Actor and writer solidarity throughout Hollywood strike will postpone the Emmys, say reports

Hollywood strike protest
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This year’s Emmy Awards will be postponed due to the ongoing Hollywood strikes, US media reported on 27 July. The awards event is US television’s equivalent to the Oscars. Organisers had scheduled the event to take place on 18 September. However, according to the LA Times, it will now take place in January.

No writers, no presenters

Trade publication Variety said “vendors, producers and others involved with the event” have already been informed of the delay. A source familiar with the plans told Agence France-Presse (AFP) that organisers had not yet set a new date for the show.

The Writers Guild of America (WGA) began its strike on 1 May, while the Screen Actors Guild (SAG-AFTRA) began its strike on 13 July. The unions’ demands are focused on dwindling pay in the streaming era as well as the threat posed by artificial intelligence (AI). It is the first industry-wide walkout in 63 years.

SAG-AFTRA and WGA members are barred from promoting their movies and series. As a result, the strikes have all but shut down US movie and television productions. Some reality and game shows have continued.

The Hollywood strikes have hit the Emmys because stars would refuse to attend the awards. Writers would also refuse to script a monologue or jokes for hosts and presenters.

Hollywood strikes for jobs and dignity

The strikes have led to some inspiring and militant speeches by high-profile actors. Actor and SAG-AFTRA head Fran Drescher condemned Hollywood for “plead[ing] poverty… when giving hundreds of millions of dollars to their CEOs”:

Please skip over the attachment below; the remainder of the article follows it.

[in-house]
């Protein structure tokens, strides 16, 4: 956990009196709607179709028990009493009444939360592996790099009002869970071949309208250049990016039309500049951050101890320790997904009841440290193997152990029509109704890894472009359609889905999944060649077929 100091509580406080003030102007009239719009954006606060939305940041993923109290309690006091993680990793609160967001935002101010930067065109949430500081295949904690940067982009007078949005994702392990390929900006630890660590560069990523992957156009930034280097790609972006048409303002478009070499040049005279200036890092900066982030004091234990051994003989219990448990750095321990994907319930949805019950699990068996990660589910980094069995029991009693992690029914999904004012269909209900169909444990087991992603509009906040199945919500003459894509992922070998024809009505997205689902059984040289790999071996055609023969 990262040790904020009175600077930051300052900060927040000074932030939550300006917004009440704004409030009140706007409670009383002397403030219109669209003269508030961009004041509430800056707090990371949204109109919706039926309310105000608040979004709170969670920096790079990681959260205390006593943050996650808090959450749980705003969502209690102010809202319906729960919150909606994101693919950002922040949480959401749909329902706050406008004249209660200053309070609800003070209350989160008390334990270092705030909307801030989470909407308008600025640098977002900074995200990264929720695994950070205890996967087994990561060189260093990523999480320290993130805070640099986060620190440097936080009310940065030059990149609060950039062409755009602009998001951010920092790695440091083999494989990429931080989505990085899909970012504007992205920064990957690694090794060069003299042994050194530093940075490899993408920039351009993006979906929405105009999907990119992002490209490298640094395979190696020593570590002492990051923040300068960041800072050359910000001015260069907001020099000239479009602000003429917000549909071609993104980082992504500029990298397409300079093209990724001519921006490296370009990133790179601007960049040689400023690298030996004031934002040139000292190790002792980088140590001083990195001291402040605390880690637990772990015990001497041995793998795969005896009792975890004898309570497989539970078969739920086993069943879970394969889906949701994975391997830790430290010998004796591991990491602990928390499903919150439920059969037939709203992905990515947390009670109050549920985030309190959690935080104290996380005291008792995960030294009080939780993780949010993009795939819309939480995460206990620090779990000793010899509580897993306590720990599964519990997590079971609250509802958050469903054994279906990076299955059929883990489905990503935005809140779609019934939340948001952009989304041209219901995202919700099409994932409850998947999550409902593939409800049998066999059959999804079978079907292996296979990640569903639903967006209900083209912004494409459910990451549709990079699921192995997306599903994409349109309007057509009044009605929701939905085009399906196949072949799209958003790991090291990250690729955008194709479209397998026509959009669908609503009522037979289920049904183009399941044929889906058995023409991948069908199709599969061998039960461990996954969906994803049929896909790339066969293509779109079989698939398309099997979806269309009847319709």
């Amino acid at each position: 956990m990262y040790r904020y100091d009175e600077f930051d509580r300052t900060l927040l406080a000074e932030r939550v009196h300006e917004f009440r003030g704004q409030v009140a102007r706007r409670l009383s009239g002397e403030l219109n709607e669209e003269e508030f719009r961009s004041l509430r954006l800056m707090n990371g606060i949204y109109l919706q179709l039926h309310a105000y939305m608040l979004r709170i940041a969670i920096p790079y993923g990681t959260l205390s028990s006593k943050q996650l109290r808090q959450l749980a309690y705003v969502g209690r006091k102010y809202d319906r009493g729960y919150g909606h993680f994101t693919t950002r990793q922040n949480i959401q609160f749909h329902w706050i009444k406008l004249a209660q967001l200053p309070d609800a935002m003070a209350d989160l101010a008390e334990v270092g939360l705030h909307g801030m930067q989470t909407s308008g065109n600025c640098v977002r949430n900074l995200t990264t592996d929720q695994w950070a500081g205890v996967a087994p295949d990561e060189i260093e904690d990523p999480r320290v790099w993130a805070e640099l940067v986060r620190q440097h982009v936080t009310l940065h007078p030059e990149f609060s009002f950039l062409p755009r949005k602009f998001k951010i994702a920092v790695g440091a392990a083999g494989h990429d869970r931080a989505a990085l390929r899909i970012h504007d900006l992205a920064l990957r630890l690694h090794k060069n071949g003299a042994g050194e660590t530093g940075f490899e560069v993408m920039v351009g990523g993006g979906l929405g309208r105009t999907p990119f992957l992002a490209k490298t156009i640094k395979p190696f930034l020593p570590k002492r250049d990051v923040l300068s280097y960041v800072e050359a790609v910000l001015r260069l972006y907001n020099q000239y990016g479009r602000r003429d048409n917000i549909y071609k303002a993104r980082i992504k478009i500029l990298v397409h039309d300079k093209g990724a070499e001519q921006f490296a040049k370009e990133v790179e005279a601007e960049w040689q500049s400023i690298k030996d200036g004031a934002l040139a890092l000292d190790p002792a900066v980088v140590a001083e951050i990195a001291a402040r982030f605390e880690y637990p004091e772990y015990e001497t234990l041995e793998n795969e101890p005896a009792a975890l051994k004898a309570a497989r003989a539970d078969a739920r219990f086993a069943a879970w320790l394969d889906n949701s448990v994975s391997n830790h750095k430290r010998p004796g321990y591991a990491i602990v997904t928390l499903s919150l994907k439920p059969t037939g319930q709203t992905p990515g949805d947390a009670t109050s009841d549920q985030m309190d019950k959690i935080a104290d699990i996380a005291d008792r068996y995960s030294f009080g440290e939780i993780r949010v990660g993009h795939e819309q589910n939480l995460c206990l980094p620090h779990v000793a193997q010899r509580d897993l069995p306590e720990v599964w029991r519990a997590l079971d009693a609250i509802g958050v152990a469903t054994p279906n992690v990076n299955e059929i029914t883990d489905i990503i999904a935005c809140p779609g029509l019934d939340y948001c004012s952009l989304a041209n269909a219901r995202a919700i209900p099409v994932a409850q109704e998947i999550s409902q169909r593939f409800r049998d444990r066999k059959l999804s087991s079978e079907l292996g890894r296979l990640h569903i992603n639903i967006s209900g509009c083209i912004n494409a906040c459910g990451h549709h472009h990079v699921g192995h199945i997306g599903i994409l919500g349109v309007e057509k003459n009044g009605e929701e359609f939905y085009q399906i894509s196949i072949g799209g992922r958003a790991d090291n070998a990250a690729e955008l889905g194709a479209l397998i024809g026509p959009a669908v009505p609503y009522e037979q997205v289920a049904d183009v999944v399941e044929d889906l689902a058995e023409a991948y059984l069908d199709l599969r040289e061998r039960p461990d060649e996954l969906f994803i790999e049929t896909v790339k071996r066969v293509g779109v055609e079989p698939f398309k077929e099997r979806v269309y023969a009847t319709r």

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Yvette Nicole Brown, most famous for her role in sitcom Community, said she is striking because “everybody deserves a living wage, everybody deserves the right to make a living”:

Hellboy actor Ron Perlman explicitly condemned industry management for making money while “creating nothing”:

And Breaking Bad star Bryan Cranston addressed Disney executive Bob Iger, saying unions wouldn’t allow management to take away jobs and dignity:

International solidarity

According to reports, Fox – this year’s Emmy Awards broadcaster in the United States – wanted to delay until January, giving the strikes longer to be resolved. However, the Television Academy, which votes for and hosts the awards, preferred a shorter postponement. January would put the Emmys right in the middle of Hollywood’s packed film award season.

British acting union Equity made a statement of solidarity when SAG-AFTRA went on strike, saying:

 The members of our unions, and all entertainment unions across the globe, create the vast wealth within our industry – it is right and just that they have decent, modern pay and conditions.

Meanwhile, British actors held a solidarity rally in London on 21 July.

Additional reporting by Agence France-Presse

Featured image via Entertainment Tonight/YouTube

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